The autumn harvest is continuing in John Stoa’s garden.
There are definite signs around that autumn has arrived.
First it was the return of Strictly, then followed by The Apprentice, and then after the cool wet end to our tropical summer the sun returned as it always does for the tatty picking season. I hope this is a one off period of weird weather, though it would be nice to have a bit more of those long hot summer days.
Garden plants are quite bewildered. Just when everything was coming along perfectly, and we made up the three weeks lost when spring never arrived, they had really enjoyed the great summer, especially as John, the head gardener was always around with the hose to prevent anyone drying out.
Harvesting held great promise with first crops giving high yields, then in came the storms with severe gales.
Autumn raspberries got shredded, berries were blown off the plants and apples and pears got such a fright that they just about dropped all their fruit.
Even the late maturing Red Devil landed on the ground.
Pears on Beth all came off, but Concord held on. Christie and Beurre Hardy got picked the day before the storms arrived, but only to find more than half suffered extreme deformity as well as codlin moth damage.
The deformity could be down to the dry summer or it could be the dreaded stony pit virus, which would mean the trees would have to be dug out.
I will have to wait till next year to see how they perform. Heritage apple varieties Pearl and Park Farm Pippin all got blown off the trees so not sure how much crop I have for each of them.
Dahlias and Cosmos both had to be dug out as neither seemed to have any intention of flowering.
Cosmos grew huge at well over four feet tall and spreading but not a flower bud in sight. Chrysanthemums fared a bit better, though again some early varieties have still to flower.
Potatoes were all lifted earlier than usual. First early Casablanca gave a good crop but only as they were well irrigated. Main crop Setanta lost all its leaves through drought by end of August so lifting got underway early September.
Crop was light with very few large potatoes.
Carrot crops were a complete disaster. Even those hiding between rows of onions and leeks were found by the carrot fly.
Not even one for the table and my experiment with a row of salsify never produced a single usable root as everyone had forked.
However a row of parsnips is looking great with loads of strong foliage, but I will wait till the first frosts before I start to dig them up.
Swedes and leeks have both loved the summer and should keep me well supplied with fresh vegetables in winter, supplemented with kale, sprouts and cabbages which have all grown superbly.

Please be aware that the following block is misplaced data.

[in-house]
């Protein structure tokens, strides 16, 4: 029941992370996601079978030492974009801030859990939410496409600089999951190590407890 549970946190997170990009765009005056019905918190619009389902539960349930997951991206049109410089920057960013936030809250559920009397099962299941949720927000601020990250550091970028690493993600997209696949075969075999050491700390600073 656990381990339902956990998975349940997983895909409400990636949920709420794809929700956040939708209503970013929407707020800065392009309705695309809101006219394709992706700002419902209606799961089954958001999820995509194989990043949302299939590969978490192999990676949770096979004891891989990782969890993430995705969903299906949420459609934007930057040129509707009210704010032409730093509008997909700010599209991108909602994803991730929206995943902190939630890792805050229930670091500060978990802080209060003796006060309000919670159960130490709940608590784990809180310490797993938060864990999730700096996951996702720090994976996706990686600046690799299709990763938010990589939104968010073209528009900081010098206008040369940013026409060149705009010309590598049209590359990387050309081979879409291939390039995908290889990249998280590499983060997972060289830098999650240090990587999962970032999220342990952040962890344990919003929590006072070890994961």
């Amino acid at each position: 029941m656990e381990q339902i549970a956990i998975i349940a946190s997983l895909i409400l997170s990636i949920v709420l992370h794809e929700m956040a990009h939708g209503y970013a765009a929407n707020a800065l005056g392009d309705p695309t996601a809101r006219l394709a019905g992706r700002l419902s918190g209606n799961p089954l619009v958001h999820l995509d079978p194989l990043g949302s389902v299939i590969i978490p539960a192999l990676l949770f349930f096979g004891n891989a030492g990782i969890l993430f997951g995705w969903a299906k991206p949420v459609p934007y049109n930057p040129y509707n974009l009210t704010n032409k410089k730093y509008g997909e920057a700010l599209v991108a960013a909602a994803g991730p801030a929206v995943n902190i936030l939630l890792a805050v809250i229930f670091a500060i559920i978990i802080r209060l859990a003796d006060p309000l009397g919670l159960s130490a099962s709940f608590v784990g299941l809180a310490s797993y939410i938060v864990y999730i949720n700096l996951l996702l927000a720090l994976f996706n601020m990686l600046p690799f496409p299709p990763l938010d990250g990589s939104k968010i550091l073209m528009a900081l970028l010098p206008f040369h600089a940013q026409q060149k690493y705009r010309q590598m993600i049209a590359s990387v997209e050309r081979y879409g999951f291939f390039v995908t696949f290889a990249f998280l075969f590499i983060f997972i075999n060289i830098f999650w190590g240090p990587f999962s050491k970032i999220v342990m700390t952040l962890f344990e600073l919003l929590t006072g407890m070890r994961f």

Beetroot are another success story as the first thinnings of baby beet were plentiful and large roots of both the round Detroit and longer roots of Cylindra have given very high yields.
Pumpkins have never been better, but ripened well ahead of their normal season, then lost all their leaves to a devastating attack of mildew.
Figs just keep coming. Picked over 140 so far, starting at the end of July and with more to come.
Grape Black Hamburg under glass is looking great with numerous bunches of large grapes which should be ready by early October.
Outdoors, Regent, Rondo and Brant are all having a fantastic year with great potential and hopefully sweet enough grapes for wine brewing without the need for adding sugar.
However Phoenix was so heavily laden down with crop that when the storms arrived the support could not withstand the winds, so it broke and the vine main stem split in half.
It has now been tied back into place and I will just have to wait to see how the crop is affected.
Wee jobs to do this week
Impatiens (Busy Lizzie) and geraniums can now be propagated from cuttings taken from outdoor plants in tubs, baskets and borders.
Impatiens cuttings need to be taken soon as the plants die down quickly as soon as the weather turns colder.
I take shoots about four inches long and put four together in a small glass jar filled with water. Place it on a light north facing windowsill.
The cuttings will root within a month. Geranium cuttings are best with the top four inches of shoots snapped off just above a leaf joint and placed in compost on a light windowsill. Keep them growing till late winter then pot up.